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Herbert Johnson Louis (Tim), former President of The Association of Bone and Joint Surgeons®, passed away at his home in Paradise Valley, Arizona, USA on February 16, 2016. He was the great-grandson of Samuel Curtis Johnson, founder of the SC Johnson & Sons, as well as an accomplished orthopaedic surgeon, philanthropist, sportsman, Army veteran, mentor, husband, father, grandfather, great-grandfather, and good friend.
Dr. Louis, my father, studied at Deerfield Academy in Deerfield, MA, Williams College in Williamstown, MA, and Northwestern University Medical School in Chicago. He married Julie deLescaille, his college sweetheart, in 1950, before beginning his medical residency, which he completed at Hines Veterans Administration in Chicago (interrupted by 2 years of medical service as a US Army Captain). He capped his training with a fellowship in England studying under Sir John Charley.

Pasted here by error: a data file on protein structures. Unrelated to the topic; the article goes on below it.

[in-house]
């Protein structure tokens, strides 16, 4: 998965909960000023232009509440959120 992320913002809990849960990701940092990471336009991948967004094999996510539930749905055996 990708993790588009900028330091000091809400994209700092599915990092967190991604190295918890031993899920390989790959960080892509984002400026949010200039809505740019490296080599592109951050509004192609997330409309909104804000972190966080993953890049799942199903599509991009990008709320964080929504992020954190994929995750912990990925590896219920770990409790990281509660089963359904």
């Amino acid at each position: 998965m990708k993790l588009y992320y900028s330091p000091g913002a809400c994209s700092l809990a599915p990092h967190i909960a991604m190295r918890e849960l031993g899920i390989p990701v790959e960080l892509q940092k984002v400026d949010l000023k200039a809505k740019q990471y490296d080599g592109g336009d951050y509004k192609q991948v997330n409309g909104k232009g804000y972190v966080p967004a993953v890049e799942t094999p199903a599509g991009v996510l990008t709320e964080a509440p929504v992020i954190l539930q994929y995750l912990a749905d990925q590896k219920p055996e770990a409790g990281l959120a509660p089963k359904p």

Dr. Louis and his wife Julie (Fig. 1) moved to Phoenix, Arizona, USA in 1961 where he began his professional career in private practice. Shortly after beginning his practice, Dr. Louis realized that his true calling was in education. In 1969, he created and chaired Maricopa County Hospital’s orthopaedic residency program, the Phoenix Integrated Orthopaedic Residency, which graduated its first orthopaedic surgeon in 1973.
“Dr. Louis created the first orthopaedic surgery residency program in Arizona, recruited the faculty, and achieved program accreditation on his own, an outstanding accomplishment,” Richard Haynes MD, a former colleague, said in an interview with Clinical Orthopaedics and Related Research ®.